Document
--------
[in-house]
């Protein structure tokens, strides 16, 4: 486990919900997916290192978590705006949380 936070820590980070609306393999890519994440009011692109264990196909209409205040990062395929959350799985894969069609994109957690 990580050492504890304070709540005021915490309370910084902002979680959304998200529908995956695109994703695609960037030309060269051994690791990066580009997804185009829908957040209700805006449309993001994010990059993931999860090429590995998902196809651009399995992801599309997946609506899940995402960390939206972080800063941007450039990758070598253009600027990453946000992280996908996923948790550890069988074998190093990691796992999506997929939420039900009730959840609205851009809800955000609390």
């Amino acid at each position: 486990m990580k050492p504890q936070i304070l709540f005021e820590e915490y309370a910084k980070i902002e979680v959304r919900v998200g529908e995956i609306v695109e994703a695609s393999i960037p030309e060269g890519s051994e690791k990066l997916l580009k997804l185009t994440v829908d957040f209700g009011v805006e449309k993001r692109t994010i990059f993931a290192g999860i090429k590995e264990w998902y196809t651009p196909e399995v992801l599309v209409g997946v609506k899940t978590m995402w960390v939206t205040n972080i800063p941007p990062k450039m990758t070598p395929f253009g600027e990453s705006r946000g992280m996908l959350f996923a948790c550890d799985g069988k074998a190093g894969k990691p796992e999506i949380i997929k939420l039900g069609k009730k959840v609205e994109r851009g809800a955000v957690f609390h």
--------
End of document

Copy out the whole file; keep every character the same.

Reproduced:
[in-house]
């Protein structure tokens, strides 16, 4: 486990919900997916290192978590705006949380 936070820590980070609306393999890519994440009011692109264990196909209409205040990062395929959350799985894969069609994109957690 990580050492504890304070709540005021915490309370910084902002979680959304998200529908995956695109994703695609960037030309060269051994690791990066580009997804185009829908957040209700805006449309993001994010990059993931999860090429590995998902196809651009399995992801599309997946609506899940995402960390939206972080800063941007450039990758070598253009600027990453946000992280996908996923948790550890069988074998190093990691796992999506997929939420039900009730959840609205851009809800955000609390």
């Amino acid at each position: 486990m990580k050492p504890q936070i304070l709540f005021e820590e915490y309370a910084k980070i902002e979680v959304r919900v998200g529908e995956i609306v695109e994703a695609s393999i960037p030309e060269g890519s051994e690791k990066l997916l580009k997804l185009t994440v829908d957040f209700g009011v805006e449309k993001r692109t994010i990059f993931a290192g999860i090429k590995e264990w998902y196809t651009p196909e399995v992801l599309v209409g997946v609506k899940t978590m995402w960390v939206t205040n972080i800063p941007p990062k450039m990758t070598p395929f253009g600027e990453s705006r946000g992280m996908l959350f996923a948790c550890d799985g069988k074998a190093g894969k990691p796992e999506i949380i997929k939420l039900g069609k009730k959840v609205e994109r851009g809800a955000v957690f609390h």